Most of the 39 people found dead in the back of a truck near London were likely from Vietnam, a local priest from the rural, rice-growing community where many of the victims are believed to have come from said Saturday. The bodies were discovered on Wednesday after emergency services were alerted to people in a truck container on an industrial site in Grays, about 32 km (20 miles) east of central London. Police said initially they believed the dead were Chinese but Beijing said the nationalities had not yet been confirmed. Chinese and Vietnamese officials are now both working closely with British police, the two countries' embassies have said.
Father Anthony Dang Huu Nam, a Catholic priest in the remote town of Yen Thanh in northern-central Vietnam's Nghe An province, 300 km (180 miles) south of Hanoi, told Reuters he was liaising with family members of the victims. "The whole district is covered in sorrow," Nam said, as prayers for the dead rang out over loudspeakers throughout the misty, rain-soaked town on Saturday. "This is a catastrophe for our community."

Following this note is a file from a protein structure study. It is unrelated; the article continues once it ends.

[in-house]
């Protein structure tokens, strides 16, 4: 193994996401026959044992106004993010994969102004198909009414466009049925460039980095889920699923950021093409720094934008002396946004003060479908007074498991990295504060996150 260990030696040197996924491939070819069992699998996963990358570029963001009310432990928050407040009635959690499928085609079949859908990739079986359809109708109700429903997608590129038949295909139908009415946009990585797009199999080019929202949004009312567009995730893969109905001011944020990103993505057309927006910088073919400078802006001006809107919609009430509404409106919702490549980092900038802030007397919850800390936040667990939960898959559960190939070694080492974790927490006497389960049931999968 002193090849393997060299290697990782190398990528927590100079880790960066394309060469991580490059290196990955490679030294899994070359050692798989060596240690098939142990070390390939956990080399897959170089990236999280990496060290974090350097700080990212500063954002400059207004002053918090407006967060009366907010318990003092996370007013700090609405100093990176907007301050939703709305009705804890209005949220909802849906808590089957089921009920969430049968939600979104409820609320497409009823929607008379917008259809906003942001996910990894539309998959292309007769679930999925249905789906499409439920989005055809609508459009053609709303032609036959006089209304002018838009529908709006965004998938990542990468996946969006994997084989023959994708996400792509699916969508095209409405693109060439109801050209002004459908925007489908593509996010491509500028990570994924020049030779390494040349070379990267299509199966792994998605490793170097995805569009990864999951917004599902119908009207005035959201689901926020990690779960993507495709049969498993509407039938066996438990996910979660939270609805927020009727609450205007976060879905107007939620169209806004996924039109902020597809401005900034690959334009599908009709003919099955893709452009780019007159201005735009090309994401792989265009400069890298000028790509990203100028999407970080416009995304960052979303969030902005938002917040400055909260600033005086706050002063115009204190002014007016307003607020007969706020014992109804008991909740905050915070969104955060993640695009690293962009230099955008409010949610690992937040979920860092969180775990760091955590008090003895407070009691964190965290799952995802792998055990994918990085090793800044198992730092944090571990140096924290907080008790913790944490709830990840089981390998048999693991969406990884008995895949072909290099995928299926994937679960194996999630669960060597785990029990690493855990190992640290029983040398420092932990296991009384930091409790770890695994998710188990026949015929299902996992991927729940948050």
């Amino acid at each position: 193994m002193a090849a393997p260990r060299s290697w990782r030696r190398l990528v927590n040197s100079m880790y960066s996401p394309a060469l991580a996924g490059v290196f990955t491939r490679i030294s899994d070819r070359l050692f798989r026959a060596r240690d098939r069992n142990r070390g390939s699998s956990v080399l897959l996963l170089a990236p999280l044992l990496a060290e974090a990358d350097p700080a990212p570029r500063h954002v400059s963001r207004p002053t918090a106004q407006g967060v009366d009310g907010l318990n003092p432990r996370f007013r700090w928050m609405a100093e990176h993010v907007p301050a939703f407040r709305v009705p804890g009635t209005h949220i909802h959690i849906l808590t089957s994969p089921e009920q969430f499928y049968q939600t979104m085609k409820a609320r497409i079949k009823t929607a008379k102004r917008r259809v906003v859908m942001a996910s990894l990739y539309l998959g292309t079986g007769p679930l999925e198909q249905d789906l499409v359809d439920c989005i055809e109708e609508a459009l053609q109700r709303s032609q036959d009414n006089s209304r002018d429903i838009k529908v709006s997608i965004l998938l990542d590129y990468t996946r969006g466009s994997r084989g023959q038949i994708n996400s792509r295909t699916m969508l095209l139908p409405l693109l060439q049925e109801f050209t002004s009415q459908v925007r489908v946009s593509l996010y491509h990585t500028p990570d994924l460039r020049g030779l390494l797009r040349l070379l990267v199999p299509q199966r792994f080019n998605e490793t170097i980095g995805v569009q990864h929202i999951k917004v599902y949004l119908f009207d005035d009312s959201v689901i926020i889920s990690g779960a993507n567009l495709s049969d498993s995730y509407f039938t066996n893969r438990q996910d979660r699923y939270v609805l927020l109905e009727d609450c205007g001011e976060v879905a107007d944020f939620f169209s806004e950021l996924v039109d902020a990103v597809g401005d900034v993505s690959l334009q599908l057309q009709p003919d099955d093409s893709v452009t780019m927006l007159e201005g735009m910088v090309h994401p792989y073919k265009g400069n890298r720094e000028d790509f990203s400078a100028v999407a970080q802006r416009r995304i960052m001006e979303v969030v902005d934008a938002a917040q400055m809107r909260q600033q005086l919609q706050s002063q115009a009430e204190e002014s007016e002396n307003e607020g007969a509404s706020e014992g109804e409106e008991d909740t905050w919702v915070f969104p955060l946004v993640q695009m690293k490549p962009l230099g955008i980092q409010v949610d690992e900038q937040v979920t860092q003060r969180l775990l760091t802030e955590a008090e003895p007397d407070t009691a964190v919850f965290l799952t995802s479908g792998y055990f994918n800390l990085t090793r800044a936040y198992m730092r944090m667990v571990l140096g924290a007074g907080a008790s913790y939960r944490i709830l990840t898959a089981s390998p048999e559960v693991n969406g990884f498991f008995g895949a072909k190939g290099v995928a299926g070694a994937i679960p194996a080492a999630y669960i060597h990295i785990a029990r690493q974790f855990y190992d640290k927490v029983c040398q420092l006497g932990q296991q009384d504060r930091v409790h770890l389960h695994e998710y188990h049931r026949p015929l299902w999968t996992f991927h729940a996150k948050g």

On Saturday evening, Nam led around 500 worshippers in prayers for the dead as they held lit candles in the modest, white-walled church in Yen Thanh. "We are here to pray for justice and peace, and for the victims of society. We pray for the 39 people who lost their lives on the way to the U.K. They are people coming from central Vietnam, our land," Nam said. Nam said families told him they knew relatives were traveling to Britain at the time the container truck was been traveling and had been unable to contact their loved ones. Vietnam's Prime Minister Nguyen Xuan Phuc ordered government officials to help establish the identities of the victims and look into cases of Vietnamese citizens sent abroad illegally. British police declined to elaborate on why they first identified the dead as Chinese and said they would not give more details about the identities or nationalities of the victims until the formal identification process had taken place.